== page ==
Phoenix’s Goran Dragic runs away with Most Improved Player

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There were a lot of different directions voters could go with the Most Improved player award. Blake Griffin raised his game from “freak athlete” to “elite power forward” if you want to go that route. Guys like Gerald Green in Phoenix finally had his game mature and he flourished in Phoenix. There were a whole lot of other options.

But the one thing everyone seemed to agree on is Goran Dragic should be on the list.

The Phoenix point guard ran away with the Most Improved Player award. He easily outdistanced second place Lance Stephenson of Indiana and third place’s Anthony Davis of New Orleans in the voting.

For his career Dragic averaged 9.5 points a game and there were questions about how he would blend with Eric Bledsoe in the backcourt.

The answer was very well — those two were a force together that propelled Phoenix to 48 wins (which left them a game out of the playoffs in the Western Conference, but would have been tied for third best in the East).

Dragic finished the season averaging a career-best 20.3 points per game, plus averaged 5.9 assists and 3.2 rebounds a night.

Dragic becomes the third Suns player to win the award, joining Kevin Johnson (1988-89) and Boris Diaw (2005-06).

While I think you can make a good case for a lot of guys to get votes, there were some interesting choices out there from the 125 media members who voted for the award. LeBron James did improve parts of his game, but was he really the second most improved? Robin Lopez? Sean Livingston might have won this award if it was still the “comeback player of the year” but he’s doing what he’s done for a couple years, just on a bigger stage. Mike Conley has been very good for a couple years.

Here is a voting breakdown. The media member votes are public so if you want to see who voted for whom follow this link.

Player (team) total points (first place votes, if any)

Goran Dragic (Phoenix) 408 (65)
Lance Stephenson (Indiana) 158 (13)
Anthony Davis (New Orleans) 155 (16)
Gerald Green (Phoenix) 117 (16)
DeAndre Jordan (L.A. Clippers) 66 (4)
Kyle Lowry (Toronto) 43 (2)
Blake Griffin (L.A. Clippers) 39 (6)
DeMar DeRozan (Toronto) 28 (1)
Patty Mills (San Antonio) 14
Markieff Morris (Phoenix) 13 (1)
Isaiah Thomas (Sacramento) 13
Shaun Livingston (Brooklyn) 11
D.J. Augustin (Chicago) 9 (1)
Reggie Jackson (Oklahoma City) 8
Robin Lopez (Portland) 6
Klay Thompson (Golden Stat2) 6
DeMarcus Cousins (Sacramento) 5
Kevin Durant (Oklahoma City) 5 (1)
Al Jefferson (Charlotte) 4
Bradley Beal (Washington) 3
Mike Conley (Memphis) 3
Andre Drummond (Detroit) 3
Taj Gibson (Chicago) 3
LeBron James (Miami) 3
Terrence Jones (Houston) 3
Jodie Meeks (L.A. Lakers) 3
LaMarcus Aldridge (Portland) 1
Alec Burks (Utah) 1
Paul Millsap (Atlanta) 1
Chandler Parsons (Houston) 1
John Wall (Washington) 1

Clippers reportedly plan on playing Kawhi Leonard more than Raptors did last season

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Kawhi Leonard was the poster child for load management last season.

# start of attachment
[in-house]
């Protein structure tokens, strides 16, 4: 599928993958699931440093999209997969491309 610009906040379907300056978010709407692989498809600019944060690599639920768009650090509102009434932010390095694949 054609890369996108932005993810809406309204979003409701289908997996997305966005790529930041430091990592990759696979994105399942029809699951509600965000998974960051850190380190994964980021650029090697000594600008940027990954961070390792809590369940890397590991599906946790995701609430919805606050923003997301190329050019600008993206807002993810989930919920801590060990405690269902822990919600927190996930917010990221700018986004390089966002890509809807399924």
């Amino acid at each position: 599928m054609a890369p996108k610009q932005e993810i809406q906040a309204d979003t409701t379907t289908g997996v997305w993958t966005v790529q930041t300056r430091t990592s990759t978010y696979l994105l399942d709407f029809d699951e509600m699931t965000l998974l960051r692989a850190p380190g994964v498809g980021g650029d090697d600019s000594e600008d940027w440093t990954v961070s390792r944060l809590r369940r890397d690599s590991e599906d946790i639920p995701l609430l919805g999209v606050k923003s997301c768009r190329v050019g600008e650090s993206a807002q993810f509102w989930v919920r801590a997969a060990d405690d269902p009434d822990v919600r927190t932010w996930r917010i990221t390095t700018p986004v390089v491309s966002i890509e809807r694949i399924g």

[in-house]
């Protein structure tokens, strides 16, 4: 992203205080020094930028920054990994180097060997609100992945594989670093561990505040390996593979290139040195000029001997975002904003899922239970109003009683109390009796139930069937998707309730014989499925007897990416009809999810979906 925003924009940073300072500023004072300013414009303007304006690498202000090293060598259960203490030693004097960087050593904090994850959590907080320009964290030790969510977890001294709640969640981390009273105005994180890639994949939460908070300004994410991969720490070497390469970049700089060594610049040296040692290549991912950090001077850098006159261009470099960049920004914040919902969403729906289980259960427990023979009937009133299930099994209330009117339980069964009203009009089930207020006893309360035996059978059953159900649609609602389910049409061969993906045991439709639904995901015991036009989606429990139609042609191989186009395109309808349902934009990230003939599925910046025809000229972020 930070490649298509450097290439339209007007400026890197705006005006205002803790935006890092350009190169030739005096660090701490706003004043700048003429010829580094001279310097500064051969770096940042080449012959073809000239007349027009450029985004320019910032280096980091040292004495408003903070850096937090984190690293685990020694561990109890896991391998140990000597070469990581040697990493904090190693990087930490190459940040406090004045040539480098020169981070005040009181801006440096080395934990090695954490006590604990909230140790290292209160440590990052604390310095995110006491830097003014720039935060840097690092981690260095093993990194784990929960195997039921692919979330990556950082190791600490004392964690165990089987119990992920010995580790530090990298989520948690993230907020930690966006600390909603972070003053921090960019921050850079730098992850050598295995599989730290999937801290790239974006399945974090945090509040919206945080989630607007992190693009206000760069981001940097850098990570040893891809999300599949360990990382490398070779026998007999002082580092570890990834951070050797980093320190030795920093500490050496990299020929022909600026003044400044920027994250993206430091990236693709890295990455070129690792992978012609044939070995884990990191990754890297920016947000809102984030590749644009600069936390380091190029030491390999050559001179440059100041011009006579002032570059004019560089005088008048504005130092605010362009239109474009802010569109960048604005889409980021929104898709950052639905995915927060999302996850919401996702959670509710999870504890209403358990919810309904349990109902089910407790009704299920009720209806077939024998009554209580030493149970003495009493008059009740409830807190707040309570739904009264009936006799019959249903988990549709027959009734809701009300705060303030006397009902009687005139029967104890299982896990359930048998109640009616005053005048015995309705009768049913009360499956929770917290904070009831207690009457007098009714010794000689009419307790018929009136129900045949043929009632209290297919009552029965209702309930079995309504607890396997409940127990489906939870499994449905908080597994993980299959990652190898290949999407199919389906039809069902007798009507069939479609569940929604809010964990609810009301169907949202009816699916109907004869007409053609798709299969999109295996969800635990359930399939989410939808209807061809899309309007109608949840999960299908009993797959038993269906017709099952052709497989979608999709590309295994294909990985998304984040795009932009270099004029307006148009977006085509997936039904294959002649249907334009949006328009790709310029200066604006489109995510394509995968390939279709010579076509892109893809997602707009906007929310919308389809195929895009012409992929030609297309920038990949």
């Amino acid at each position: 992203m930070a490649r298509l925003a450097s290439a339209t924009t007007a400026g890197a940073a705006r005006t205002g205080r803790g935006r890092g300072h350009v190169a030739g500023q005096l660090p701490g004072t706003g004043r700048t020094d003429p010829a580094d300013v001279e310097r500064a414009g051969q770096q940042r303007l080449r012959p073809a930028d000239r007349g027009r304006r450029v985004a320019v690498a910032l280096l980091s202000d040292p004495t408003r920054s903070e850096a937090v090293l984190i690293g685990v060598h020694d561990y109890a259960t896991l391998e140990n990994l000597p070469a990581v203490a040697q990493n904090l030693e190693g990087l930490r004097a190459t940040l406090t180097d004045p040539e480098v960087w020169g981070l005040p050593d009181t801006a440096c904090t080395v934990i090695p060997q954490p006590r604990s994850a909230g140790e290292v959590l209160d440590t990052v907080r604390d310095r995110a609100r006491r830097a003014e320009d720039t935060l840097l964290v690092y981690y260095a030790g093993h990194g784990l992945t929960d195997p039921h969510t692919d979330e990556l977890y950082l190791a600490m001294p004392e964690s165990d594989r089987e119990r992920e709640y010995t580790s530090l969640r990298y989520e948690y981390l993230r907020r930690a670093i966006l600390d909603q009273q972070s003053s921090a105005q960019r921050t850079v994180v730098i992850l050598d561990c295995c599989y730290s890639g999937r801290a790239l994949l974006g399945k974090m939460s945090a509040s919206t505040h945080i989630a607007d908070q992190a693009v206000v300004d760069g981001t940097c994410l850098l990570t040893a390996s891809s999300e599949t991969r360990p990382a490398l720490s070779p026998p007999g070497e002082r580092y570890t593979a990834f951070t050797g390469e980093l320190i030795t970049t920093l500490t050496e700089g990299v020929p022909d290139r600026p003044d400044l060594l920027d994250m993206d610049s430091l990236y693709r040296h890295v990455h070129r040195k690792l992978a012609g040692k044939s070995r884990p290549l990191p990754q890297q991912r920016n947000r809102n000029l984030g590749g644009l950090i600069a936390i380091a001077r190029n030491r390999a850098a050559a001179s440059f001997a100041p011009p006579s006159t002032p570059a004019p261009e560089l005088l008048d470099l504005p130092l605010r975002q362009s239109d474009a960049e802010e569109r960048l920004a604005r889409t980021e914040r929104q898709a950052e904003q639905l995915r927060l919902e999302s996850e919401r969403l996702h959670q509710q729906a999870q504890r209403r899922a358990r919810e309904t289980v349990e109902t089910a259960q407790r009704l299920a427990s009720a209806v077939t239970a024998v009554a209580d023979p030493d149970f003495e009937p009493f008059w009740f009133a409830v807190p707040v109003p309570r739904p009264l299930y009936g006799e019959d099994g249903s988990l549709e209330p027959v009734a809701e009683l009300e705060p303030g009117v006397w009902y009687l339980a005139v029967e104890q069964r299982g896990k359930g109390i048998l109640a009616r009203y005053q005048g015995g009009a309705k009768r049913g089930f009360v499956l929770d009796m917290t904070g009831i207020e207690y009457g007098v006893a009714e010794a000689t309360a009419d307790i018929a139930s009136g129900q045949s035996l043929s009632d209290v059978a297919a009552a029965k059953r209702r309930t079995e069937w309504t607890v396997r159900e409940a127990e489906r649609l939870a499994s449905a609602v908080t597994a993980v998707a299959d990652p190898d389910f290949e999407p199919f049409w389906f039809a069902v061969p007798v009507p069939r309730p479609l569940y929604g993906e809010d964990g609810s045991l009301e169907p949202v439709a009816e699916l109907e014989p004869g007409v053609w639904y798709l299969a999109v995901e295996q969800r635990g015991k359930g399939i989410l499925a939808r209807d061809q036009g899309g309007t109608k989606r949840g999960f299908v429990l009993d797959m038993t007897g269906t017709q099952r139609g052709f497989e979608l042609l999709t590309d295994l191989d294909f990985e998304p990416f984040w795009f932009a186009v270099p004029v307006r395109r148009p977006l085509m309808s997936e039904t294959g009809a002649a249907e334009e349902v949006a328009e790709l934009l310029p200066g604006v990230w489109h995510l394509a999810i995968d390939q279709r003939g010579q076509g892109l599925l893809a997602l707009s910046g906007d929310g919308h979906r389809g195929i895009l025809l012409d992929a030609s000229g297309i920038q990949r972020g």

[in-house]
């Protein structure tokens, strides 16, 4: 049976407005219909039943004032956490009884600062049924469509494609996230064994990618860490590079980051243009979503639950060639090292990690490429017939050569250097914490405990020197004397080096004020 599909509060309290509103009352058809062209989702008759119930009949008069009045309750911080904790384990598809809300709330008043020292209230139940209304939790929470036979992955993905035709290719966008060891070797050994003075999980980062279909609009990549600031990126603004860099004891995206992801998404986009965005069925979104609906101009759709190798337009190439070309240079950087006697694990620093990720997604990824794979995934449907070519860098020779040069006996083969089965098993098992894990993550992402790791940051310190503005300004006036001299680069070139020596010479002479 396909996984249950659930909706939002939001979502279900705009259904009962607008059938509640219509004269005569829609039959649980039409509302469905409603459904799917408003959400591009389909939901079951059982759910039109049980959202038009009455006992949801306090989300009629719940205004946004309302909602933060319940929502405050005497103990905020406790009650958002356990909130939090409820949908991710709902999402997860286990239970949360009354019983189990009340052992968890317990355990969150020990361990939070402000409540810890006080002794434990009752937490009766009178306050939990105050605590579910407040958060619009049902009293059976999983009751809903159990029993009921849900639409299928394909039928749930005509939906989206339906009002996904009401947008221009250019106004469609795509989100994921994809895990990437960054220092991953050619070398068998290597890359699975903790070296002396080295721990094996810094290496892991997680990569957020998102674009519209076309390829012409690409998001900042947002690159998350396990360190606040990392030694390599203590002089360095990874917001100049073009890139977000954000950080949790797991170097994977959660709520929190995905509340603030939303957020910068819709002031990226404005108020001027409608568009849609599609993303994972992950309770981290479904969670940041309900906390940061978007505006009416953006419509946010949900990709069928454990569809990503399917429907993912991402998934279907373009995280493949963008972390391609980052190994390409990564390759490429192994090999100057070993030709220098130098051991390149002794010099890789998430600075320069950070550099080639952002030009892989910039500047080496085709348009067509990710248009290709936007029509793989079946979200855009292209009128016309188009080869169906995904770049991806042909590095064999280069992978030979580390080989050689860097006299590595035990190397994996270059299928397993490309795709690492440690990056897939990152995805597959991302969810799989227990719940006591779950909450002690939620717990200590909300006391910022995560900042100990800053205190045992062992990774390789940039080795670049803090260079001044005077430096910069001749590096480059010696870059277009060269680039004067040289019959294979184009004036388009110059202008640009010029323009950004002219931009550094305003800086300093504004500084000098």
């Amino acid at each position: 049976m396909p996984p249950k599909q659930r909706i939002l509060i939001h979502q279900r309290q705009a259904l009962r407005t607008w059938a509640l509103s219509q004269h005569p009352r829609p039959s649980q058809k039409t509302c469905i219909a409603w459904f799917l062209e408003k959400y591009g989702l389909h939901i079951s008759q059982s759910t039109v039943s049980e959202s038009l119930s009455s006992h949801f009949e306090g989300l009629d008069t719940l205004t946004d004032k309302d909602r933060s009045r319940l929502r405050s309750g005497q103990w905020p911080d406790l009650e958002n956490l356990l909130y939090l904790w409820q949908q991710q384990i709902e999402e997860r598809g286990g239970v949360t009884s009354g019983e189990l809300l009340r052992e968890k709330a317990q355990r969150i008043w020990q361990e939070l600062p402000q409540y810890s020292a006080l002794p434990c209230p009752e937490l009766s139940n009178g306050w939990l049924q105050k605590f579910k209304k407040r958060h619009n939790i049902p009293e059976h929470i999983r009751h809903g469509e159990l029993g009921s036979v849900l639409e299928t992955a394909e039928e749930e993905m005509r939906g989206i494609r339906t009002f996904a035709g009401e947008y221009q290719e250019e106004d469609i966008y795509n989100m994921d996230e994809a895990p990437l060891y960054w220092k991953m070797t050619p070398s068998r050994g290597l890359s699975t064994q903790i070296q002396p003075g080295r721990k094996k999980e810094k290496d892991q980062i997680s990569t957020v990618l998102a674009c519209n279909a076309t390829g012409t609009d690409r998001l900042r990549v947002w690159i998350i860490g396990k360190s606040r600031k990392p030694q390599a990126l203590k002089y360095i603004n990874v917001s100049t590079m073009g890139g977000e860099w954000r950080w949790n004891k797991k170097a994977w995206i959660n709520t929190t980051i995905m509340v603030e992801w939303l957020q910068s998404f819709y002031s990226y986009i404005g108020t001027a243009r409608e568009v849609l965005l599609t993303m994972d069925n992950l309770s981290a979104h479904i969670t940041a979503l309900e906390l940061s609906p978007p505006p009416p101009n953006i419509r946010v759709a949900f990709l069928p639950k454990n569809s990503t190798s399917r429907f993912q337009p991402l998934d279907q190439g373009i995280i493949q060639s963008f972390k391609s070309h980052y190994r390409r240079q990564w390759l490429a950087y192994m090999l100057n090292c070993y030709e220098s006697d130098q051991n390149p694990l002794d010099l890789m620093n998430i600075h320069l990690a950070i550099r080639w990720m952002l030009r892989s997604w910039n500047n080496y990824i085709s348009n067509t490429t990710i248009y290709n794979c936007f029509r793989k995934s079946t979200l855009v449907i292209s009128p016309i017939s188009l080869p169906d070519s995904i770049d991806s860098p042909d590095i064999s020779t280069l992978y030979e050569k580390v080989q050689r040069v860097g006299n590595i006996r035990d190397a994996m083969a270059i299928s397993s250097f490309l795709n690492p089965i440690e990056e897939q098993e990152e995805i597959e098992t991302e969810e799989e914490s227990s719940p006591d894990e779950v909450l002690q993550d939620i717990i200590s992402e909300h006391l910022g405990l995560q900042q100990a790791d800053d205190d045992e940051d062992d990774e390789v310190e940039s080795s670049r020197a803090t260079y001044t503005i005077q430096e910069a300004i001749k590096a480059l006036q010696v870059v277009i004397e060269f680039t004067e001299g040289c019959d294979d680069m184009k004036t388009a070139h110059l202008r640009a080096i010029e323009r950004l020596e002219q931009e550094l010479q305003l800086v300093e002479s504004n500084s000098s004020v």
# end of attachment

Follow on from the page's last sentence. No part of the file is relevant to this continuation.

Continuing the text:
The Raptors essentially let him set his own schedule in a return from the quadricep tendon issue that cost him the previous season (and, ultimately, helped ruin his relationship with the Spurs). Leonard played in just 60 regular season game — and it worked. He was a force in the playoffs, leading Toronto to its first-ever title and winning Finals MVP again.

So the Clippers are going to follow that same script, right? Nope. Expect to see more Leonard, according to Dan Woike of the Los Angeles Times.

There are likely a couple of reasons for this. One is that Leonard may be feeling a little healthier and that he can take on more now. With a deep Clippers roster (especially once Paul George returns from his shoulder surgeries) it’s also possible the Clippers can limit Leonard’s in-game minutes, he averaged 34 a game when he played, which was top 20 in the league.

The bigger factor is the West is so deep with good teams the Clippers simply can’t have him sit as much and still get a good seed. Toronto could let Leonard rest and still won 58 games and had the two seed. That’s not how the West — with the Lakers, Rockets, Jazz, Nuggets, Trail Blazers, and Warriors — is going to go. The Clippers are going to need Leonard to win games most nights, and they certainly want to get a top-four seed and be home to start the postseason.

Leonard may play more early in the season and get more rest on the back half, once George returns to form and takes over some of the load on the wing. But he’s going to play.

The Clippers simply need him.

Did Hornets GM tell Kobe Bryant on draft night, ‘We couldn’t have used you anyway,’ as Bryant claims?

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Kobe Bryant spent 16 days as a Charlotte Hornet.

Long enough to develop resentment for the Hornets.

Charlotte drafted Bryant No. 13 in 1996 to trade him to the Lakers for Vlade Divac. Divac threatened to retire, but eventually relented on joining the Hornets. After the moratorium, Bryant went to Los Angeles, where he had a Hall of Fame career.